Och, no, he thought before the end, not ma brain... not ma brain... anything but ma brain...please don't slice ma brain... no, no... not the brain...och, no...'
Garth Marenghi. Author. Dream weaver. Plus actor.
Some of you hereabouts may have heard me wax enthusiastic about the likes of Clive Barker and Poppy Z. Brite; how their work has shaped and informed my own, not to mention aspects of myself that I consider sacred.
None of them; not one, resonates quite as profoundly (or traumatically) as Garth Marenghi.
My experience of the man's work is fairly typical: a chance discovery at some little, second hand bookshop; the man's name catching my eye on a creased and cracked spine. The proprietor expressed surprise that there were any of his works left on the shelves (quote: “...I thought we'd gotten rid of all of those...”).
This was my first experience of Garth Marenghi; a cold, shuddering bus ride on a rain winter's day, though it was more than merely the chill making me shudder.
The first thing that struck me about Marenghi's writing is its starkness; there is a...simplicity of statement to it; no beating about the bush, no frills, allegories or metaphors: just pure statement, almost as a child might describe its experience. Then the moments of terror; babbling and lunatic, almost incoherent, echoing the reader's own state of mind. It's quite, quite brilliant, serving to confuse and bewilder as much as horrify. More than once over my course of devouring Marenghi's writings, I've had to put them down and go for a walk or just lie down for a while, the sensation they evoke almost akin to the throb of a migraine, which is a brilliant thing for any work of horror to do.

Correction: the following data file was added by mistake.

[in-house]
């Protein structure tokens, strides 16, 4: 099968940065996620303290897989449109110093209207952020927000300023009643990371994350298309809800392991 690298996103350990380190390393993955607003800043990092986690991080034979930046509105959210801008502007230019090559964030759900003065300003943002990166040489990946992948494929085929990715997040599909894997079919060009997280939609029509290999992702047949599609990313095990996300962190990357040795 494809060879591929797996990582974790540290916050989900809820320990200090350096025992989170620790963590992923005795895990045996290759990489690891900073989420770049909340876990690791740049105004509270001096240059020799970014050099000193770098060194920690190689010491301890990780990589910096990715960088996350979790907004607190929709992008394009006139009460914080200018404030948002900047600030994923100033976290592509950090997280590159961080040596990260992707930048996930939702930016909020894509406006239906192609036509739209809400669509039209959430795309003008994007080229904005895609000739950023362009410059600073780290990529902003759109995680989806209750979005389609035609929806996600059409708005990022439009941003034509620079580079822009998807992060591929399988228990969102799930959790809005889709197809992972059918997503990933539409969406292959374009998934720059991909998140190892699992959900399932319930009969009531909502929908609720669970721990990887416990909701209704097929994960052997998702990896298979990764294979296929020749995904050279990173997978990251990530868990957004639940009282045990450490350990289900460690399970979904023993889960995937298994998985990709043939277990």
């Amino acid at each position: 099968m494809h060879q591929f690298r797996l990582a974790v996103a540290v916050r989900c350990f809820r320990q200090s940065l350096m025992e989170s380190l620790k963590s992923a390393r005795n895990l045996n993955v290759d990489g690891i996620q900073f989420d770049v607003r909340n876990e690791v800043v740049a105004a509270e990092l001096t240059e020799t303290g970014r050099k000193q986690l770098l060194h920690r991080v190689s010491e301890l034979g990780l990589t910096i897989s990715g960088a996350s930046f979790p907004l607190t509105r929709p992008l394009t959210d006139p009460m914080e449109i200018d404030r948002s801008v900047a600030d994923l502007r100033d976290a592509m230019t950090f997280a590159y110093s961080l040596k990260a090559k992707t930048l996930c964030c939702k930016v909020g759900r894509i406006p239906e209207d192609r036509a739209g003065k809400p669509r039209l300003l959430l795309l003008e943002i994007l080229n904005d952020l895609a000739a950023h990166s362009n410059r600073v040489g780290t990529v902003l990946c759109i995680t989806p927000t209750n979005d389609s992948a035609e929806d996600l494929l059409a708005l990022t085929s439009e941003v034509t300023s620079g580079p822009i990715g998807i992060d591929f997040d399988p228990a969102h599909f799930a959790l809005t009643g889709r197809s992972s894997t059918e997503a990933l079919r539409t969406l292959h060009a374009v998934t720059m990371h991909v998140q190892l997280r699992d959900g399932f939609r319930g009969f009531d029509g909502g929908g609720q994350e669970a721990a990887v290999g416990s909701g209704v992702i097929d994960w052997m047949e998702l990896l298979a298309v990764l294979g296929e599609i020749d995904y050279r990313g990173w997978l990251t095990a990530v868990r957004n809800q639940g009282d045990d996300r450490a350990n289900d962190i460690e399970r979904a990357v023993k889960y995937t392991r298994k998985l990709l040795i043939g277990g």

This first was Marenghi's 1980s best seller, Slicer, a fantastic descent into madness and violence in which the prose echoes the state of a truly broken mind. Riding that bus home, I could almost feel my own sanity slipping, as though I could easily snap and stab out the eyes of my fellow passengers with my house keys.
That is the brilliance of Marenghi's writing; it is writing of pure emotion, paying little heed to stylistic fads or the proscriptions of story structure, grammar, punctuation etc. It is not the kind of writing you would find at any award ceremonies, in creative writing workshops: this is writing as an art form rather than as a craft; he wants to make you shudder and recoil, to make you hiss and bare your teeth.
For those of you that are Marenghi virgins, then I'd advise preparing yourselves: the experience can be extremely traumatic, and may require a little self medication to ease you through.
For the rest, there's very little like him out there in any market. As Marenghi himself has much lamented, it is a commentary on the state of horror and literature in general that his work is not adorning the shelves of Waterstones next to the likes of Shaun Hutson or Dean Koontz, both of whom display clear influences from Marenghi's writing, but in notably dilute fashion; far more structured and standardised in a traditional way. That horror of all genres should opt for the safest bet; for literature that people will buy and read, is a sad and sorry state of affairs.
Marenghi's own publisher, Dean Learner, has waxed philosophical on the situation: “...I've had letters from people who don't read about Garth's books. You know, they won't read anything good, but they'll read Garth.”